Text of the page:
Svaneti is another mountainous region in the Caucasus that is home to the highest altitude inhabited village in Europe. Like the people, the Svanetian version of khachapuri is quite hearty and unique. It’s made with high fat cow’s milk cheese, green onions and eggs, which are folded into the dough. However, instead of one large pie, small, round pieces are taken from the dough and rolled out for individual servings that can be transported for mountainous journeys.

Achma khachapuri comes from another autonomous breakaway region, Abkhazia, which is also under the control of Russian forces. Most Georgians wax poetic about the region’s distinctive cuisine, which is quite spicy and aromatic. Long arguments can break out at the table over what counts as authentic adjika. Like its cuisine, its khachapuri marches to the beat of another drummer. Instead of being a round, flat, cheese pie, Achma is more akin to cheesy lasagna with layers of pastry, cheese and butter. Many cooks in Georgia use leftover khinkali dough for the pastry.

From the subtropical region of Samegrelo, Megruli Khachapuri is prepared in the same way as Imeruli khachapuri, but extra layers of cheese are added to the top of the pie before baking.

Guruli Ghvezeli is a khachapuri made in the western region of Guria, a lush, subtropical region famous for tea and hazelnuts, and one of the wildest versions of football in the world. The cheese and eggs are not folded into the dough as with other versions, instead, the dough is rolled out into a circle, the filling is placed on one side and the dough is folded over top and is then glazed with egg and baked in a half moon or crescent moon shape. At Christmas time, a coin or fruit stone is placed inside. The person who gets the special piece wins luck.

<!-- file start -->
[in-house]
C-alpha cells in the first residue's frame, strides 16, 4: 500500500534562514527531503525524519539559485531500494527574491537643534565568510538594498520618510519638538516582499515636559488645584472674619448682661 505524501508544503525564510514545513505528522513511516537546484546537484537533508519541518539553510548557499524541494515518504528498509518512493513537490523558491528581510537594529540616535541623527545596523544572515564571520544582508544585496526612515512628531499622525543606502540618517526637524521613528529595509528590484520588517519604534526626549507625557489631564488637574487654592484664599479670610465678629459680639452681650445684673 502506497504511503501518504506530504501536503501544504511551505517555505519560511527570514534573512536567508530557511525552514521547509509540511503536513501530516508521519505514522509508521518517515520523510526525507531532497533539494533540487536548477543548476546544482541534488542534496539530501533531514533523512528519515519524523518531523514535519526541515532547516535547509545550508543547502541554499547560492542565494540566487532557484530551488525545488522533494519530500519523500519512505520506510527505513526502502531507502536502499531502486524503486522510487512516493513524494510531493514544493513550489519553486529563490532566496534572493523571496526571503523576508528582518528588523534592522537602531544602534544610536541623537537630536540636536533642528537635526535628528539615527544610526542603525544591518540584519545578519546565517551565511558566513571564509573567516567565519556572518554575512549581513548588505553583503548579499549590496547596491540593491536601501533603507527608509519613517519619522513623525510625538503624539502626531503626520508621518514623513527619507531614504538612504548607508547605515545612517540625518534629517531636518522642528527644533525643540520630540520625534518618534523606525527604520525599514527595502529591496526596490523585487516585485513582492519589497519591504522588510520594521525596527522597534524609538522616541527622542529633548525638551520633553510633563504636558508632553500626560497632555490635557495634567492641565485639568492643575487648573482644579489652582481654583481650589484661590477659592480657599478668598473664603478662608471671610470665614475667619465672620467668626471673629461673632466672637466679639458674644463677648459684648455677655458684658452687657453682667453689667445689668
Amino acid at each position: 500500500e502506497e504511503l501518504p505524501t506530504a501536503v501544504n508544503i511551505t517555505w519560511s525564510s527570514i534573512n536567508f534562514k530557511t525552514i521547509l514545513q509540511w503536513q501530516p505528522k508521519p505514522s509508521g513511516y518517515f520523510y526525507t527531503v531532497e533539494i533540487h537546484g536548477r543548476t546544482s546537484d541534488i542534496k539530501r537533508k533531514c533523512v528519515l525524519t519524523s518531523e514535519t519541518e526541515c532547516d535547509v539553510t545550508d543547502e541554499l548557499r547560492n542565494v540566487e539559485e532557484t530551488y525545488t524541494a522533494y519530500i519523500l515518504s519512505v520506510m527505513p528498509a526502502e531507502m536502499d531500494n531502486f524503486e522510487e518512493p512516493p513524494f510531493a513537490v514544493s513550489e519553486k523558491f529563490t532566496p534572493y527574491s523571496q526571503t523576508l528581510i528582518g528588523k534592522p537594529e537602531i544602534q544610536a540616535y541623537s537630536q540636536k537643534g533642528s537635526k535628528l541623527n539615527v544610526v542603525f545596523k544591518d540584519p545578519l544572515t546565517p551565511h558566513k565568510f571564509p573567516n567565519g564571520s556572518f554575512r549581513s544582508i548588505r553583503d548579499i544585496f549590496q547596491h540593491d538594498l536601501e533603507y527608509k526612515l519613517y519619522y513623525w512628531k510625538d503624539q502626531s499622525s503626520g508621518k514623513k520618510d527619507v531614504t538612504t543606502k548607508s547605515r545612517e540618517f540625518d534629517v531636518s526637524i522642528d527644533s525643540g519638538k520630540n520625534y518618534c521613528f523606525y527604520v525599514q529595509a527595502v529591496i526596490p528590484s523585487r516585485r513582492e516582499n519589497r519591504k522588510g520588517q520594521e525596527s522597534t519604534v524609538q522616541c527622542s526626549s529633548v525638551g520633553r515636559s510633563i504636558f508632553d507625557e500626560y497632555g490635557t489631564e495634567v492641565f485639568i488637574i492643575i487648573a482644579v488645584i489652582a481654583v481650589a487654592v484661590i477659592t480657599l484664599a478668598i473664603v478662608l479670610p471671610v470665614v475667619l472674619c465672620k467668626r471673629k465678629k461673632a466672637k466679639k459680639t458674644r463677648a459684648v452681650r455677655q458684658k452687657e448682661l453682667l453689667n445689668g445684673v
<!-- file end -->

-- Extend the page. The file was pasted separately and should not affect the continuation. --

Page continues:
The two main kinds of cheese that are used in Georgian khachapuri are the sour Imertian white cow’s milk cheese and sulguni, a stringy brine cheese that is often compared to mozzarella. These cheeses are extremely difficult to find outside of the region, and therefore substitutes are used in their place. The most common are feta and cow’s milk mozzarella. Carla Capaldo suggests using equal amounts of cheddar, Swiss, Mozzarella and cottage cheese. Olia Hercules has added a recipe for homemade sulguni in her gorgeous book Kaukasis: A culinary journey through Georgia, Azerbaijan & beyond.The most important thing is that the cheeses are fresh and made from raw, unpasteurized milk. The most practical and easy to use recipes come from Georgian native and chef Tito Tuskadze, the owner of Little Georgia in London and author of Supra: A feast of Georgian cooking. There are a number of other savory pies that are filled with ingredients ranging from beef and cheese, wild greens and the delicious lobiani, which is bean filled. The culinary traditions of Georgia are diverse, and yet khachapuri, even with its many variations, is a food that unites everyone at the table.